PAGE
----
How to Get Your Board Members To Help Identify Major Gift Prospects

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Sometimes when board members are asked to help identify major gift prospects, it can be uncomfortable.

Here’s why:

Board members often don’t want to share names of people they know because they’re afraid they will be asked to “hit up” their friends.

And this is perfectly natural. We don’t blame them.

But, many of our capital campaign clients need help from their board members who may be connected to philanthropists in their community. When we work with clients to develop their campaign donor pyramids and master campaign prospect lists, often they turn to key board members to open doors.

Here is our practical solution to this challenge. It’s an actionable exercise with board members designed to gain their help in this most important arena.

A “game” to help get board members focusing on the largest major gift prospects of all.

This VIP Prospect “game” introduces board members to the fundamental fundraising activity of prospect identification.

We like to approach board members with a light touch. The idea of a game helps to lower the pressure and make the fundraising discussion more casual – but it’s still very productive.

When you set up fundraising discussions as activities that are fun and interesting  – then everyone will be more more likely to participate. And people will all be more productive.

Ask board members: “Can you consider this? Who might be the 10 people who could catapult our organization’s financial future?”

This helps board members brainstorm about very, very high level prospects. Major prospects.

We are asking them to think about people and organizations who can make a huge – not small – difference.

We’d recommend this: Don’t ask your important volunteers to focus on $100 or even $1000 prospects. Instead, let’s ask them to think much bigger.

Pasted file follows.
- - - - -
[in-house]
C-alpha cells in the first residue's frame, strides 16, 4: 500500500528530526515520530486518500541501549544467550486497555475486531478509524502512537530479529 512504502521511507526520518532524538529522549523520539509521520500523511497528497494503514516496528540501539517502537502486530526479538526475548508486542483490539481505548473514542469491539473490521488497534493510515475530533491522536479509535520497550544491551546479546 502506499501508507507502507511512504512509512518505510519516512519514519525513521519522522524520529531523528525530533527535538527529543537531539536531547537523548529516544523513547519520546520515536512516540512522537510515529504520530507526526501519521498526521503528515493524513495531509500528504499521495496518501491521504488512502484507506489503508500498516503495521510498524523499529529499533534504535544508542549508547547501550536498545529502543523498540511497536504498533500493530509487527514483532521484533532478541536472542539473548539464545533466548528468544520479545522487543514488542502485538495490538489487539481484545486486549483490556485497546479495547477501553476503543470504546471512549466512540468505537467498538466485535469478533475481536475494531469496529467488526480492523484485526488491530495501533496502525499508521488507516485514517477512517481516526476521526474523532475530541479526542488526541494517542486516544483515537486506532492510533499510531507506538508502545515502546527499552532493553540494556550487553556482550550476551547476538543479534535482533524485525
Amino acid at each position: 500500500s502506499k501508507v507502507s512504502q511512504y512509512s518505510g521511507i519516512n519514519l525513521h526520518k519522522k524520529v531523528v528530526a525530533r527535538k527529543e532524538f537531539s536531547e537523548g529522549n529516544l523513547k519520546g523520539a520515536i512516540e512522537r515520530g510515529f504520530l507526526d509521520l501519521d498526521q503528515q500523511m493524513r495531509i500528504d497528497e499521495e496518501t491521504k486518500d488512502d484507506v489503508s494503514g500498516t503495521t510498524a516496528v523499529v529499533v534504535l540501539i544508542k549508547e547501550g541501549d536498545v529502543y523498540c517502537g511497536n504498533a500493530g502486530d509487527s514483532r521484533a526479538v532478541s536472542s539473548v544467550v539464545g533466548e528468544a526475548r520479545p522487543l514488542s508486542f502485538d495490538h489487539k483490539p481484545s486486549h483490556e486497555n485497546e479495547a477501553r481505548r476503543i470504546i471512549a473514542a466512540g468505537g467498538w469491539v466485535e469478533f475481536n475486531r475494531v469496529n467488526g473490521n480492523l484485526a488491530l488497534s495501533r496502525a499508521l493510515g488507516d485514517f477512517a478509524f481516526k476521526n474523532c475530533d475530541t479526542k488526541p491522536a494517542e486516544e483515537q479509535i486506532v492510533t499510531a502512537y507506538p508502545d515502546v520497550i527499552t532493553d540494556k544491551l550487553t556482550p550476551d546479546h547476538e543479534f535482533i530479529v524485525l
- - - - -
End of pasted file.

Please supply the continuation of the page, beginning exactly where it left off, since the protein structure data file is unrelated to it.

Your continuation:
Let’s try to identify major gift prospects who are the few wonderful donors (foundations, corporations, individuals, organizations) who could absolutely catapult your organization to a whole new level.

This is the level that can make a huge impact on your community or your cause.

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Who are VIP Prospects?

They are the civic, philanthropic, political, religious, corporate or social leaders in your community. Or they are major players at your organization or in your field.

These major donors, important stakeholders and key leaders should of course be your top priority.

Not only do they give, but they are also important opinion leaders who influence many other donors.

Think broadly.  But DO think big when your team is considering major gift prospects!

How to play the VIP Prospect Game with board members.

We do this at every Easy Fundraising for Board Members retreat that we present. Even more, we run this exercise with Capital Campaign Steering Committees, too. And everyone loves it – including board members.

This is an easy way for board members to help identify major gift prospects.

Set the game up by asking your board members:

1. “Please take out a small scrap of paper. You do not have to turn this in to anyone.